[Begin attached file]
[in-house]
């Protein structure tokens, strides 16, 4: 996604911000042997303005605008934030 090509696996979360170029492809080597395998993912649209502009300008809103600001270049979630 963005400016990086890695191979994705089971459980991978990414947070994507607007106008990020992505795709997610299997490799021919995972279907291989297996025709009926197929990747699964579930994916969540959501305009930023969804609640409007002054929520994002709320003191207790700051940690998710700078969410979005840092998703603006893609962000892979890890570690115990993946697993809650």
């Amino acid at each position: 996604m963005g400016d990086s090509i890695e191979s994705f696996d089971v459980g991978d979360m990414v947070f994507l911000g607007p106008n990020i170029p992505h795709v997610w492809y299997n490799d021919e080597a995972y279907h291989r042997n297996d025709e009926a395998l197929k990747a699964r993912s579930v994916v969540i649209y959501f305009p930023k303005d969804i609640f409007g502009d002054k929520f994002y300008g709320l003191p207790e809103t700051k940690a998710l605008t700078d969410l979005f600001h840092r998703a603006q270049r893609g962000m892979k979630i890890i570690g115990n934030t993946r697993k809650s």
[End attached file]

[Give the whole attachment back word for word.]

[in-house]
């Protein structure tokens, strides 16, 4: 996604911000042997303005605008934030 090509696996979360170029492809080597395998993912649209502009300008809103600001270049979630 963005400016990086890695191979994705089971459980991978990414947070994507607007106008990020992505795709997610299997490799021919995972279907291989297996025709009926197929990747699964579930994916969540959501305009930023969804609640409007002054929520994002709320003191207790700051940690998710700078969410979005840092998703603006893609962000892979890890570690115990993946697993809650």
């Amino acid at each position: 996604m963005g400016d990086s090509i890695e191979s994705f696996d089971v459980g991978d979360m990414v947070f994507l911000g607007p106008n990020i170029p992505h795709v997610w492809y299997n490799d021919e080597a995972y279907h291989r042997n297996d025709e009926a395998l197929k990747a699964r993912s579930v994916v969540i649209y959501f305009p930023k303005d969804i609640f409007g502009d002054k929520f994002y300008g709320l003191p207790e809103t700051k940690a998710l605008t700078d969410l979005f600001h840092r998703a603006q270049r893609g962000m892979k979630i890890i570690g115990n934030t993946r697993k809650s």